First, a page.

Dhirendra Pratap Singh took a gap year in college. The decision did not go down well with his parents, followed shortly by ominous warnings from peers about the repercussions on his career.
Everything works like clockwork”, I was talking aloud to myself, navigating through the public transport system in Vienna, Austria.
The first time Suman Chennamaneni had access to books outside of his school curriculum, he was half way through his teens. The school he attended in small town Andhra Pradesh had no library. Neither did his town.
I read obituaries. Sometimes it’s all I read in a newspaper on a given day. I wonder what kind of a human being the deceased was?
Science owes a great debt to imagination. Many great inventions and discoveries would never have come about if some day-dreamer hadn't imagined it first. Sitting in a classroom, or a laboratory or under an apple tree, wondering… 'What if'? Tithiya Sharma writes.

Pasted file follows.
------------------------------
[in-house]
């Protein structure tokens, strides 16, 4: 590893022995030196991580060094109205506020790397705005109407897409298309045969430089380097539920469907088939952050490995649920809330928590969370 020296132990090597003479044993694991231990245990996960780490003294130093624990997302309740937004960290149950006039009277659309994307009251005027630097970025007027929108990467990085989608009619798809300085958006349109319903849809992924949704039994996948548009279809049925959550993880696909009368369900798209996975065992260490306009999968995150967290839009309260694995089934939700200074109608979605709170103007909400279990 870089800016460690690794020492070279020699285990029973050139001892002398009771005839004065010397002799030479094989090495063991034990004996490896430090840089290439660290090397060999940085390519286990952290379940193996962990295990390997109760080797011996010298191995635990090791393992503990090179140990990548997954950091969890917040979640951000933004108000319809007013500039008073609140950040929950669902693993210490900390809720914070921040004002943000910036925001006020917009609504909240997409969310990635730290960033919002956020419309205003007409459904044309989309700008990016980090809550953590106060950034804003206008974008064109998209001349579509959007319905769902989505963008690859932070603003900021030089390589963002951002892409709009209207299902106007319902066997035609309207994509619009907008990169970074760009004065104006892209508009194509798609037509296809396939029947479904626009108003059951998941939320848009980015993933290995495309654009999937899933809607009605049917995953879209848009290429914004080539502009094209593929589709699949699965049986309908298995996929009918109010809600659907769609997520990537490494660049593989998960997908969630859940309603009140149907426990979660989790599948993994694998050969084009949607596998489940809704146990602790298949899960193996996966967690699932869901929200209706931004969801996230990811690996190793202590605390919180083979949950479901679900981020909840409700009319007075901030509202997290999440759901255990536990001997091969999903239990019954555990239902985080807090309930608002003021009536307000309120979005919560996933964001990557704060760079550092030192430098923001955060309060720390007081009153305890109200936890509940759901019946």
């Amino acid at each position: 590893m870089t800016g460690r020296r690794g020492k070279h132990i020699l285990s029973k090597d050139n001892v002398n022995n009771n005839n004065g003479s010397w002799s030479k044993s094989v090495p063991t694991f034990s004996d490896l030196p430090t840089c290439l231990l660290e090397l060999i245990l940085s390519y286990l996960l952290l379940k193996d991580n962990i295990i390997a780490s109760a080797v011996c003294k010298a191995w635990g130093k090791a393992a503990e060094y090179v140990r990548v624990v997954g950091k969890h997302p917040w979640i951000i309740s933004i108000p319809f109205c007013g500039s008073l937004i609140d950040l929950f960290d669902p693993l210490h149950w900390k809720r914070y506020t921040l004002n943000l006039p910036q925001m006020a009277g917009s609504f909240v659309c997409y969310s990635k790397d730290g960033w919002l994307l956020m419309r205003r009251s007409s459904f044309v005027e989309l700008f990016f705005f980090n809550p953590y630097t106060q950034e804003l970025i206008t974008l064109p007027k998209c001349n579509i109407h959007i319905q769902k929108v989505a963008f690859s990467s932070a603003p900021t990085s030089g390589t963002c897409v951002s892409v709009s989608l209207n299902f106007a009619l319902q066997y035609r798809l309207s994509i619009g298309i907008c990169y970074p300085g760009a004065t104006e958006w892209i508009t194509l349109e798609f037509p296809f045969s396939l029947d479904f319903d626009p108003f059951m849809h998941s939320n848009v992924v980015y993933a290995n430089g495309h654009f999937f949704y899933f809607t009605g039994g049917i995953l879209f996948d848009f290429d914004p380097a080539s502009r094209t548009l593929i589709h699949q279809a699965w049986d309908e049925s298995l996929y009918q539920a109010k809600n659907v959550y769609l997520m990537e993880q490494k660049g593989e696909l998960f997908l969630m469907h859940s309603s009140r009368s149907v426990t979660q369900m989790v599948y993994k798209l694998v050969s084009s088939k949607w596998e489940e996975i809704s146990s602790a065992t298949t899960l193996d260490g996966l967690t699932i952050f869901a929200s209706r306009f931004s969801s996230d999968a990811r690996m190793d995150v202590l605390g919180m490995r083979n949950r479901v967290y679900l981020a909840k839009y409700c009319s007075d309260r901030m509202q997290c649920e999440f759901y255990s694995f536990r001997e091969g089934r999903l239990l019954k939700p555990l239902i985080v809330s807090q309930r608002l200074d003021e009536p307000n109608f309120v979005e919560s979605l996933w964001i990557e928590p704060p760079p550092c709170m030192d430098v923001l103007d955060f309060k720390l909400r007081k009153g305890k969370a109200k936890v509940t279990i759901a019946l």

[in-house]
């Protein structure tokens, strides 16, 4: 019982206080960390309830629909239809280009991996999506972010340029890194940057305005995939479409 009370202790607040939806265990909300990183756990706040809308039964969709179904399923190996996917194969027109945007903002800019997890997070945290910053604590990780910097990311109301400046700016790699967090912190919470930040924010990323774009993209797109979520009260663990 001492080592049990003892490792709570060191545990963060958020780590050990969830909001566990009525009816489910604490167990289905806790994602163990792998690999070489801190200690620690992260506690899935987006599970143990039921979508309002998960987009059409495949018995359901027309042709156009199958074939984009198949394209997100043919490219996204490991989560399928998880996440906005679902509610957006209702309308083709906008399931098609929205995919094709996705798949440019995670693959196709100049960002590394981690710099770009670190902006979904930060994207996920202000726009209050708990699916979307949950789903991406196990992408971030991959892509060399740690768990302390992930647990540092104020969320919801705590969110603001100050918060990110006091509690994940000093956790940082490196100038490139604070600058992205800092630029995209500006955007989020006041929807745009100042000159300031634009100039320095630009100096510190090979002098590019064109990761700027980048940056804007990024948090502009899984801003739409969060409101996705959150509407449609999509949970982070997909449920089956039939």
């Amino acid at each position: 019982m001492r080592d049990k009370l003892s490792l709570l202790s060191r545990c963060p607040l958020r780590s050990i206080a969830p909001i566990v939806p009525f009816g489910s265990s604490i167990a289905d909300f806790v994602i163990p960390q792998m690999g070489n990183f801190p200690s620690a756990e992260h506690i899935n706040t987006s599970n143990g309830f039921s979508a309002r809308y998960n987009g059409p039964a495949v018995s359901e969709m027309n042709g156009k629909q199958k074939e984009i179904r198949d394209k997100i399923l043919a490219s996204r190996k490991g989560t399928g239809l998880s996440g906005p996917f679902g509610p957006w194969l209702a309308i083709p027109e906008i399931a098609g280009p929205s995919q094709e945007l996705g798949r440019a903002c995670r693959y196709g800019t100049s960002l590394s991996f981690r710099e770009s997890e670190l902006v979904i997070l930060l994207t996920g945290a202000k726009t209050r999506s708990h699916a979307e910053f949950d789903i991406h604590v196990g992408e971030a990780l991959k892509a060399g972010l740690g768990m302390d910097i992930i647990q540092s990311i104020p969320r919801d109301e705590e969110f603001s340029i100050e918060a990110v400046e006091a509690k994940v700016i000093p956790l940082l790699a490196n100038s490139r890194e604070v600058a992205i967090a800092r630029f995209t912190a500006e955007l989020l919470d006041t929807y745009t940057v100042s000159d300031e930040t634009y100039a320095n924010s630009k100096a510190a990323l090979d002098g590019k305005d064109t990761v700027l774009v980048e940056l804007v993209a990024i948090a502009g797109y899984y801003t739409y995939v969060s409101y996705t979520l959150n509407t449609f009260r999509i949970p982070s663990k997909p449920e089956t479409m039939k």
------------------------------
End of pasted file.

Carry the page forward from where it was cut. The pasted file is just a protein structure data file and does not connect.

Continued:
Every single day, 12 Indians are shot dead. Their fate might be sealed by a sophisticated automatic rifle from the US or by a 2 rupee bullet from a 200 Rupee Katta. Tithiya Sharma writes.
Subhas Dutta has spent the last three decades perfecting the dying art of active citizenship. He is the son of refugees from Bangladesh and calls the grand old city of Kolkata his home. One could mistake this unassuming Chartered Accountant for a harmless 'Aam Admi' who's just trying to live his life and 'get by'.
Tlawmngaihna is an untranslatable word; it is the Mizo code of ethics and dharma. Tlawmngaihna binds the people of Mizoram to be hospitable, unselfish and helpful to others. Tlawmngaihna to Mizos stands for a compelling moral force which finds expression in self-sacrifice and the service of others.
Even as we bask in the success of one man's fast unto death to rid our country of corruption, and we take to the streets in solidarity, there are few among us who have been waging a silent war against corrupt officials and a crumbling system without so much as a pat on the back. Tithiya Sharma writes.